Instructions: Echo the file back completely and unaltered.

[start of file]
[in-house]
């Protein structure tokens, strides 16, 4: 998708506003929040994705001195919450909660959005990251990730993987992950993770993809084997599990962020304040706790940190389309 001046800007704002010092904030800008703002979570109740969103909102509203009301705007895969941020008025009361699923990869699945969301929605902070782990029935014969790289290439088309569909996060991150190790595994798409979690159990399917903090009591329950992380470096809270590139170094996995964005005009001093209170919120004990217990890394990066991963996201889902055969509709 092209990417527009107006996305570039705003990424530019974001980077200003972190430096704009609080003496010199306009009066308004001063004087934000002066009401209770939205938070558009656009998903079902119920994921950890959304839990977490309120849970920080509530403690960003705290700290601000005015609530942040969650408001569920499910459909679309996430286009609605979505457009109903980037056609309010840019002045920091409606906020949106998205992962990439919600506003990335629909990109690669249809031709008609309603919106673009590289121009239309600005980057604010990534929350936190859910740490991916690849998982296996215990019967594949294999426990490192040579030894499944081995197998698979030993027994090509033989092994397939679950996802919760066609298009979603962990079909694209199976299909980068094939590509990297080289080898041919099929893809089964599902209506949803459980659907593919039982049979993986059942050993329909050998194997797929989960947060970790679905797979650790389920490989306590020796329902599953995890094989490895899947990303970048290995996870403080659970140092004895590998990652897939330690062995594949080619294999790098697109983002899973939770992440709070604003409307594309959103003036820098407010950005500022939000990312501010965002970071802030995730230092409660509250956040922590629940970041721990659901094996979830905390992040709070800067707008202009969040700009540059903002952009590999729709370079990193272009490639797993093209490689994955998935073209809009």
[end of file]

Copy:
[in-house]
């Protein structure tokens, strides 16, 4: 998708506003929040994705001195919450909660959005990251990730993987992950993770993809084997599990962020304040706790940190389309 001046800007704002010092904030800008703002979570109740969103909102509203009301705007895969941020008025009361699923990869699945969301929605902070782990029935014969790289290439088309569909996060991150190790595994798409979690159990399917903090009591329950992380470096809270590139170094996995964005005009001093209170919120004990217990890394990066991963996201889902055969509709 092209990417527009107006996305570039705003990424530019974001980077200003972190430096704009609080003496010199306009009066308004001063004087934000002066009401209770939205938070558009656009998903079902119920994921950890959304839990977490309120849970920080509530403690960003705290700290601000005015609530942040969650408001569920499910459909679309996430286009609605979505457009109903980037056609309010840019002045920091409606906020949106998205992962990439919600506003990335629909990109690669249809031709008609309603919106673009590289121009239309600005980057604010990534929350936190859910740490991916690849998982296996215990019967594949294999426990490192040579030894499944081995197998698979030993027994090509033989092994397939679950996802919760066609298009979603962990079909694209199976299909980068094939590509990297080289080898041919099929893809089964599902209506949803459980659907593919039982049979993986059942050993329909050998194997797929989960947060970790679905797979650790389920490989306590020796329902599953995890094989490895899947990303970048290995996870403080659970140092004895590998990652897939330690062995594949080619294999790098697109983002899973939770992440709070604003409307594309959103003036820098407010950005500022939000990312501010965002970071802030995730230092409660509250956040922590629940970041721990659901094996979830905390992040709070800067707008202009969040700009540059903002952009590999729709370079990193272009490639797993093209490689994955998935073209809009």